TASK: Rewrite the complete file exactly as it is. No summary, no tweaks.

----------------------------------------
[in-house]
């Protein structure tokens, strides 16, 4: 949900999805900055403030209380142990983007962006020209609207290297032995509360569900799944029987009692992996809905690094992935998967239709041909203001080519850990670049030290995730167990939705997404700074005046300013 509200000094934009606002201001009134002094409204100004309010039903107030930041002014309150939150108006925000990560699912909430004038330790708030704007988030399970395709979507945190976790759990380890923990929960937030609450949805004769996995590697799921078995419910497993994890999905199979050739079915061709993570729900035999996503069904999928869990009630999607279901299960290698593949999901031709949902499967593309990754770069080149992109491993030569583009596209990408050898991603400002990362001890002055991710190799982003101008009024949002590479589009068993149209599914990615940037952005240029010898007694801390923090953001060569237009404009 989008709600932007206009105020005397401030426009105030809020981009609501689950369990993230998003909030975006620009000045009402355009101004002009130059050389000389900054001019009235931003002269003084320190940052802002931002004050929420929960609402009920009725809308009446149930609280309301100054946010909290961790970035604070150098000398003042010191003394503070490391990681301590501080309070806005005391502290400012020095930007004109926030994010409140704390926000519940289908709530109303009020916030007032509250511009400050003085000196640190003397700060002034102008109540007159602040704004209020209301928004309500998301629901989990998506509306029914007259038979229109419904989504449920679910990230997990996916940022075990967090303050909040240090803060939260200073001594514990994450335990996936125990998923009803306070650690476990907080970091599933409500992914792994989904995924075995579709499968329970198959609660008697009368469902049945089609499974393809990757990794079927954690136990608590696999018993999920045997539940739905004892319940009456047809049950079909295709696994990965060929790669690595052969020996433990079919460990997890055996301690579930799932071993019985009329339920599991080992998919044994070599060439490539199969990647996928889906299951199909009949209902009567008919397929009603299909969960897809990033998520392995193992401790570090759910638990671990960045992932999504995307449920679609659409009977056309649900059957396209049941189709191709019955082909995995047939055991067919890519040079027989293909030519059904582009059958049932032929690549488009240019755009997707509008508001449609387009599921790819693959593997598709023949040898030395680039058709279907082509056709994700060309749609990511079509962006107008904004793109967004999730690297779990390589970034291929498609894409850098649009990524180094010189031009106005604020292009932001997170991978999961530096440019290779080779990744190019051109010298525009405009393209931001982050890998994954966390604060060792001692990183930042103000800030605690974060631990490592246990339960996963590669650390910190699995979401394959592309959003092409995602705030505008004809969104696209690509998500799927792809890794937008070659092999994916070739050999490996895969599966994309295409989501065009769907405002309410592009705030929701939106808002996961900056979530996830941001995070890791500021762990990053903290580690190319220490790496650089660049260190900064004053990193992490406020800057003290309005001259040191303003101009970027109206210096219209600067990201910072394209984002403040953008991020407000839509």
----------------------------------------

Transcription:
[in-house]
């Protein structure tokens, strides 16, 4: 949900999805900055403030209380142990983007962006020209609207290297032995509360569900799944029987009692992996809905690094992935998967239709041909203001080519850990670049030290995730167990939705997404700074005046300013 509200000094934009606002201001009134002094409204100004309010039903107030930041002014309150939150108006925000990560699912909430004038330790708030704007988030399970395709979507945190976790759990380890923990929960937030609450949805004769996995590697799921078995419910497993994890999905199979050739079915061709993570729900035999996503069904999928869990009630999607279901299960290698593949999901031709949902499967593309990754770069080149992109491993030569583009596209990408050898991603400002990362001890002055991710190799982003101008009024949002590479589009068993149209599914990615940037952005240029010898007694801390923090953001060569237009404009 989008709600932007206009105020005397401030426009105030809020981009609501689950369990993230998003909030975006620009000045009402355009101004002009130059050389000389900054001019009235931003002269003084320190940052802002931002004050929420929960609402009920009725809308009446149930609280309301100054946010909290961790970035604070150098000398003042010191003394503070490391990681301590501080309070806005005391502290400012020095930007004109926030994010409140704390926000519940289908709530109303009020916030007032509250511009400050003085000196640190003397700060002034102008109540007159602040704004209020209301928004309500998301629901989990998506509306029914007259038979229109419904989504449920679910990230997990996916940022075990967090303050909040240090803060939260200073001594514990994450335990996936125990998923009803306070650690476990907080970091599933409500992914792994989904995924075995579709499968329970198959609660008697009368469902049945089609499974393809990757990794079927954690136990608590696999018993999920045997539940739905004892319940009456047809049950079909295709696994990965060929790669690595052969020996433990079919460990997890055996301690579930799932071993019985009329339920599991080992998919044994070599060439490539199969990647996928889906299951199909009949209902009567008919397929009603299909969960897809990033998520392995193992401790570090759910638990671990960045992932999504995307449920679609659409009977056309649900059957396209049941189709191709019955082909995995047939055991067919890519040079027989293909030519059904582009059958049932032929690549488009240019755009997707509008508001449609387009599921790819693959593997598709023949040898030395680039058709279907082509056709994700060309749609990511079509962006107008904004793109967004999730690297779990390589970034291929498609894409850098649009990524180094010189031009106005604020292009932001997170991978999961530096440019290779080779990744190019051109010298525009405009393209931001982050890998994954966390604060060792001692990183930042103000800030605690974060631990490592246990339960996963590669650390910190699995979401394959592309959003092409995602705030505008004809969104696209690509998500799927792809890794937008070659092999994916070739050999490996895969599966994309295409989501065009769907405002309410592009705030929701939106808002996961900056979530996830941001995070890791500021762990990053903290580690190319220490790496650089660049260190900064004053990193992490406020800057003290309005001259040191303003101009970027109206210096219209600067990201910072394209984002403040953008991020407000839509």